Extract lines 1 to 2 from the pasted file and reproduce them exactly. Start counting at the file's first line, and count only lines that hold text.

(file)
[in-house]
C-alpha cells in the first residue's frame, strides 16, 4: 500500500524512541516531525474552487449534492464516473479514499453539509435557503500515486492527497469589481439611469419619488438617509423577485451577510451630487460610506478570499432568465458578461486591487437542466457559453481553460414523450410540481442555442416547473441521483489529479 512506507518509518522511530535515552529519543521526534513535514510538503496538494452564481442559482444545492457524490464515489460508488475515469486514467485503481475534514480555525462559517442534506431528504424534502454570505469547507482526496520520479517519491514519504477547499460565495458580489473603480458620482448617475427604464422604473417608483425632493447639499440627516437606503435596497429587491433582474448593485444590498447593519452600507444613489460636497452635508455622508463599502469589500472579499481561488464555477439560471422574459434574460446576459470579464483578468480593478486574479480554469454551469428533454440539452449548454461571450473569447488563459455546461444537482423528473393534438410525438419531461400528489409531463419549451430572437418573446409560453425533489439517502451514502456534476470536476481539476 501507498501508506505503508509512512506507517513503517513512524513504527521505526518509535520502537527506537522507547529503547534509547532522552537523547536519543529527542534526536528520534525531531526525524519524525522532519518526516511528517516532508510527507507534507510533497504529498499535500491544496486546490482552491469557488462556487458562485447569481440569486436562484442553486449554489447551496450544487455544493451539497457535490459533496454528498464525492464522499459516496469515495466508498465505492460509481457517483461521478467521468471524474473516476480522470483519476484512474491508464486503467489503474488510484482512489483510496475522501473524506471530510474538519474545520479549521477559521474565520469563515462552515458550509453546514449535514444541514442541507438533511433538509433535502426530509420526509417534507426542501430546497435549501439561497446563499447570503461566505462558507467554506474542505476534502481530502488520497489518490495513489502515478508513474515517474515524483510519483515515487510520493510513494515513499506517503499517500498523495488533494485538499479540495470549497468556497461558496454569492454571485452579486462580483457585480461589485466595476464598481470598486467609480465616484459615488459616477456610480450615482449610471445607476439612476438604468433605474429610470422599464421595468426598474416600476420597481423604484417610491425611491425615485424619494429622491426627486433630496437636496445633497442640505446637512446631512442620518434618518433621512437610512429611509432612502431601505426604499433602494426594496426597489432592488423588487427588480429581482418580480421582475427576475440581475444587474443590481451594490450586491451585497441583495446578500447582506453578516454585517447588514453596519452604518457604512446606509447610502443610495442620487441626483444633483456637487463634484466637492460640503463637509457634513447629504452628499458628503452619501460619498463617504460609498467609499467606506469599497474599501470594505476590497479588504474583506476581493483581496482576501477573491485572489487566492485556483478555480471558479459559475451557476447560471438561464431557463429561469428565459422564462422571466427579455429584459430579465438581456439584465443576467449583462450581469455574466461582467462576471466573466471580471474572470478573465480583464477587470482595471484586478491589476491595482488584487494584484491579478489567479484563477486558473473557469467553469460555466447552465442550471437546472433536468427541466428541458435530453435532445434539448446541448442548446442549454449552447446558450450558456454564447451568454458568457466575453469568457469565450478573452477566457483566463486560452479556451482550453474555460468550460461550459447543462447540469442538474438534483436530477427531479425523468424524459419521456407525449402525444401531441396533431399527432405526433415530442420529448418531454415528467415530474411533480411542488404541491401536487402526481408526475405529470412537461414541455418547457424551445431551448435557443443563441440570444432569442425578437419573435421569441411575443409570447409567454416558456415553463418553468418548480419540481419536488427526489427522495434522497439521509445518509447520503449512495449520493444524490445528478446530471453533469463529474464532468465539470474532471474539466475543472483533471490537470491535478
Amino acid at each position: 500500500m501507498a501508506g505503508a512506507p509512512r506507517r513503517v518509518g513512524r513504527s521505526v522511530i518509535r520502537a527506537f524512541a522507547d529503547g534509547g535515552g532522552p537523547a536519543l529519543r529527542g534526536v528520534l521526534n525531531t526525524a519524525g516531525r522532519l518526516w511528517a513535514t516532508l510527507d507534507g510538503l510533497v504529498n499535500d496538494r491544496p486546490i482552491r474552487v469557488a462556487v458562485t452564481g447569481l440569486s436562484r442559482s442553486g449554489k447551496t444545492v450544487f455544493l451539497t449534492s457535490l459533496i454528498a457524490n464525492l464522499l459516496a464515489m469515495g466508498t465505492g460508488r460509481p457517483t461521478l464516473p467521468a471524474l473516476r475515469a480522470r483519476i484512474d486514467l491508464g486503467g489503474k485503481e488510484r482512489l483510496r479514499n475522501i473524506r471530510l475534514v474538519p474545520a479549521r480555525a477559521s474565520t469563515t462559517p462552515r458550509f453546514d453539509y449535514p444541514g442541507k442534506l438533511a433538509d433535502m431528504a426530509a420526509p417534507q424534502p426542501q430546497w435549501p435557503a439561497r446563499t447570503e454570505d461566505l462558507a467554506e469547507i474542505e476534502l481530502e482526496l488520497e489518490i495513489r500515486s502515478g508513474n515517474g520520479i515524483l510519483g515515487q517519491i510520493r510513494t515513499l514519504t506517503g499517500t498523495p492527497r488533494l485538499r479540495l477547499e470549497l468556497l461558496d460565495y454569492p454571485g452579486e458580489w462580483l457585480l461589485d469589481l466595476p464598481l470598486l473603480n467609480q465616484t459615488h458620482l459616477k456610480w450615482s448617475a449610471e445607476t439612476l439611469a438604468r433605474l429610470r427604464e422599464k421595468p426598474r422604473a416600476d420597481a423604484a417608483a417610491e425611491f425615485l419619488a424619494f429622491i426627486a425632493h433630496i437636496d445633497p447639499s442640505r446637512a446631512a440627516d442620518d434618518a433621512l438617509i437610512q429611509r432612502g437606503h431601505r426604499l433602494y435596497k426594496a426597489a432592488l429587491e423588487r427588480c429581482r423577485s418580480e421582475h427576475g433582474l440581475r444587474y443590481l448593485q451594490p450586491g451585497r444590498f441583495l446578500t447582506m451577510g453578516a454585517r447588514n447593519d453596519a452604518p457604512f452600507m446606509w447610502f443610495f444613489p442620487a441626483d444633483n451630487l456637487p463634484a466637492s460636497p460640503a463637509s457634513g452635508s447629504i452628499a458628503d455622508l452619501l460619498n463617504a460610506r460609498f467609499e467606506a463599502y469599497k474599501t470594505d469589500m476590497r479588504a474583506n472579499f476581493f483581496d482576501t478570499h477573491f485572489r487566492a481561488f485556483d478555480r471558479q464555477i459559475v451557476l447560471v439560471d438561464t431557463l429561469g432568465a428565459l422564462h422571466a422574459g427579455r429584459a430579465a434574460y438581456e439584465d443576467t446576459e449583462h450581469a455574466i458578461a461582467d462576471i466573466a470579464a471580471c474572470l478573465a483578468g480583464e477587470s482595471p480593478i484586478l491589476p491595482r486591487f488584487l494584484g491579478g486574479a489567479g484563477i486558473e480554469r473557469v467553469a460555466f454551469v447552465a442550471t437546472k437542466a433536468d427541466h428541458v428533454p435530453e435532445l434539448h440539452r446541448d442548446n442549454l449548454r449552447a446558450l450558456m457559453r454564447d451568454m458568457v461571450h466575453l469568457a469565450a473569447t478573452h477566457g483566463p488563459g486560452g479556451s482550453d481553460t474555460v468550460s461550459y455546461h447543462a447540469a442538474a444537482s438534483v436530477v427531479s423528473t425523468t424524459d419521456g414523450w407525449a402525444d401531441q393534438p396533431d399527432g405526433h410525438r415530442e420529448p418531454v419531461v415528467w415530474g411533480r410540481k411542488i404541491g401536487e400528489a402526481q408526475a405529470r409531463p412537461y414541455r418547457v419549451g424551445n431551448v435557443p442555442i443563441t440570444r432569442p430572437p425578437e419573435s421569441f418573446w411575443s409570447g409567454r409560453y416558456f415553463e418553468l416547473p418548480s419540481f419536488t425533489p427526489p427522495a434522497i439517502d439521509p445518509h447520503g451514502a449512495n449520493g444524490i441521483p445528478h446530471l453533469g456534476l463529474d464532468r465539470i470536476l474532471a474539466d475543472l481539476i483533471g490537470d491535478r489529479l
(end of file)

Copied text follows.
[in-house]
C-alpha cells in the first residue's frame, strides 16, 4: 500500500524512541516531525474552487449534492464516473479514499453539509435557503500515486492527497469589481439611469419619488438617509423577485451577510451630487460610506478570499432568465458578461486591487437542466457559453481553460414523450410540481442555442416547473441521483489529479 512506507518509518522511530535515552529519543521526534513535514510538503496538494452564481442559482444545492457524490464515489460508488475515469486514467485503481475534514480555525462559517442534506431528504424534502454570505469547507482526496520520479517519491514519504477547499460565495458580489473603480458620482448617475427604464422604473417608483425632493447639499440627516437606503435596497429587491433582474448593485444590498447593519452600507444613489460636497452635508455622508463599502469589500472579499481561488464555477439560471422574459434574460446576459470579464483578468480593478486574479480554469454551469428533454440539452449548454461571450473569447488563459455546461444537482423528473393534438410525438419531461400528489409531463419549451430572437418573446409560453425533489439517502451514502456534476470536476481539476 501507498501508506505503508509512512506507517513503517513512524513504527521505526518509535520502537527506537522507547529503547534509547532522552537523547536519543529527542534526536528520534525531531526525524519524525522532519518526516511528517516532508510527507507534507510533497504529498499535500491544496486546490482552491469557488462556487458562485447569481440569486436562484442553486449554489447551496450544487455544493451539497457535490459533496454528498464525492464522499459516496469515495466508498465505492460509481457517483461521478467521468471524474473516476480522470483519476484512474491508464486503467489503474488510484482512489483510496475522501473524506471530510474538519474545520479549521477559521474565520469563515462552515458550509453546514449535514444541514442541507438533511433538509433535502426530509420526509417534507426542501430546497435549501439561497446563499447570503461566505462558507467554506474542505476534502481530502488520497489518490495513489502515478508513474515517474515524483510519483515515487510520493510513494515513499506517503499517500498523495488533494485538499479540495470549497468556497461558496454569492454571485452579486462580483457585480461589485466595476464598481470598486467609480465616484459615488459616477456610480450615482449610471445607476439612476438604468433605474429610470422599464421595468426598474416600476420597481423604484417610491425611491425615485424619494429622491426627486433630496437636496445633497442640505446637512446631512442620518434618518433621512437610512429611509432612502431601505426604499433602494426594496426597489432592488423588487427588480429581482418580480421582475427576475440581475444587474443590481451594490450586491451585497441583495446578500447582506453578516454585517447588514453596519452604518457604512446606509447610502443610495442620487441626483444633483456637487463634484466637492460640503463637509457634513447629504452628499458628503452619501460619498463617504460609498467609499467606506469599497474599501470594505476590497479588504474583506476581493483581496482576501477573491485572489487566492485556483478555480471558479459559475451557476447560471438561464431557463429561469428565459422564462422571466427579455429584459430579465438581456439584465443576467449583462450581469455574466461582467462576471466573466471580471474572470478573465480583464477587470482595471484586478491589476491595482488584487494584484491579478489567479484563477486558473473557469467553469460555466447552465442550471437546472433536468427541466428541458435530453435532445434539448446541448442548446442549454449552447446558450450558456454564447451568454458568457466575453469568457469565450478573452477566457483566463486560452479556451482550453474555460468550460461550459447543462447540469442538474438534483436530477427531479425523468424524459419521456407525449402525444401531441396533431399527432405526433415530442420529448418531454415528467415530474411533480411542488404541491401536487402526481408526475405529470412537461414541455418547457424551445431551448435557443443563441440570444432569442425578437419573435421569441411575443409570447409567454416558456415553463418553468418548480419540481419536488427526489427522495434522497439521509445518509447520503449512495449520493444524490445528478446530471453533469463529474464532468465539470474532471474539466475543472483533471490537470491535478